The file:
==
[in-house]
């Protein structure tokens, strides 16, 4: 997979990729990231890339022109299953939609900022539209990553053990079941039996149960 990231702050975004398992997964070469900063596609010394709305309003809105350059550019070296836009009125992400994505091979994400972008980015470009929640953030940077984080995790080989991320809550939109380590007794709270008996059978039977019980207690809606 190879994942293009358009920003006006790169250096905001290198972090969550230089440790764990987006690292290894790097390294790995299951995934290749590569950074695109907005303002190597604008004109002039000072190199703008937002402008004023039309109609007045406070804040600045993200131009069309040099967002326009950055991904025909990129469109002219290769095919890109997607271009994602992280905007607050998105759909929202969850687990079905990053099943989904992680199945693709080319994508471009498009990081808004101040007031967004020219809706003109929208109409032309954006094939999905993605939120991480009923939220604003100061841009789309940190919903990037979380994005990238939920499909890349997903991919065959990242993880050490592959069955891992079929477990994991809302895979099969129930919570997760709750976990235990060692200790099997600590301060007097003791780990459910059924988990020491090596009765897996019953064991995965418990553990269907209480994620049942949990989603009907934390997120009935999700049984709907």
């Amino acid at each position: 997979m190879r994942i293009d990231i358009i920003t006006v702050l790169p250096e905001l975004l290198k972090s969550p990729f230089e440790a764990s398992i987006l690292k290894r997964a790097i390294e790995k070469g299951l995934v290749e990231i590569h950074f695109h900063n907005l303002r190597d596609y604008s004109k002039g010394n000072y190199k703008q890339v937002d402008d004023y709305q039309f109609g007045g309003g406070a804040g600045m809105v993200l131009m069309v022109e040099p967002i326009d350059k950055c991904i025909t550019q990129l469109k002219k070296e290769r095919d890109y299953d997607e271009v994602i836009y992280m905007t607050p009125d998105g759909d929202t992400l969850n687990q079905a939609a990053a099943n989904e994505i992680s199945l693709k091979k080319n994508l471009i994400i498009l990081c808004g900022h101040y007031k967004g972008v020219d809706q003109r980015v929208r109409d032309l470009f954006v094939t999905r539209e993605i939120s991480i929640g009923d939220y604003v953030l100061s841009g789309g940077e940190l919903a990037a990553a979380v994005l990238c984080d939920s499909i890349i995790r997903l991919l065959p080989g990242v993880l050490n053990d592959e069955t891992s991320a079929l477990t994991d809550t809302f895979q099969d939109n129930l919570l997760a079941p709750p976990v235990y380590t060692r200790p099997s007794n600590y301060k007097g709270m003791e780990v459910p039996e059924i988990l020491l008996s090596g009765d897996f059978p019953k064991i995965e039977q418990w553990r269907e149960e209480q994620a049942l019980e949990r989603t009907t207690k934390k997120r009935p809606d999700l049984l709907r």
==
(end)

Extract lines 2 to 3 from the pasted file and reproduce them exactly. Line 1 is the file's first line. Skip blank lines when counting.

């Protein structure tokens, strides 16, 4: 997979990729990231890339022109299953939609900022539209990553053990079941039996149960 990231702050975004398992997964070469900063596609010394709305309003809105350059550019070296836009009125992400994505091979994400972008980015470009929640953030940077984080995790080989991320809550939109380590007794709270008996059978039977019980207690809606 190879994942293009358009920003006006790169250096905001290198972090969550230089440790764990987006690292290894790097390294790995299951995934290749590569950074695109907005303002190597604008004109002039000072190199703008937002402008004023039309109609007045406070804040600045993200131009069309040099967002326009950055991904025909990129469109002219290769095919890109997607271009994602992280905007607050998105759909929202969850687990079905990053099943989904992680199945693709080319994508471009498009990081808004101040007031967004020219809706003109929208109409032309954006094939999905993605939120991480009923939220604003100061841009789309940190919903990037979380994005990238939920499909890349997903991919065959990242993880050490592959069955891992079929477990994991809302895979099969129930919570997760709750976990235990060692200790099997600590301060007097003791780990459910059924988990020491090596009765897996019953064991995965418990553990269907209480994620049942949990989603009907934390997120009935999700049984709907």
């Amino acid at each position: 997979m190879r994942i293009d990231i358009i920003t006006v702050l790169p250096e905001l975004l290198k972090s969550p990729f230089e440790a764990s398992i987006l690292k290894r997964a790097i390294e790995k070469g299951l995934v290749e990231i590569h950074f695109h900063n907005l303002r190597d596609y604008s004109k002039g010394n000072y190199k703008q890339v937002d402008d004023y709305q039309f109609g007045g309003g406070a804040g600045m809105v993200l131009m069309v022109e040099p967002i326009d350059k950055c991904i025909t550019q990129l469109k002219k070296e290769r095919d890109y299953d997607e271009v994602i836009y992280m905007t607050p009125d998105g759909d929202t992400l969850n687990q079905a939609a990053a099943n989904e994505i992680s199945l693709k091979k080319n994508l471009i994400i498009l990081c808004g900022h101040y007031k967004g972008v020219d809706q003109r980015v929208r109409d032309l470009f954006v094939t999905r539209e993605i939120s991480i929640g009923d939220y604003v953030l100061s841009g789309g940077e940190l919903a990037a990553a979380v994005l990238c984080d939920s499909i890349i995790r997903l991919l065959p080989g990242v993880l050490n053990d592959e069955t891992s991320a079929l477990t994991d809550t809302f895979q099969d939109n129930l919570l997760a079941p709750p976990v235990y380590t060692r200790p099997s007794n600590y301060k007097g709270m003791e780990v459910p039996e059924i988990l020491l008996s090596g009765d897996f059978p019953k064991i995965e039977q418990w553990r269907e149960e209480q994620a049942l019980e949990r989603t009907t207690k934390k997120r009935p809606d999700l049984l709907r």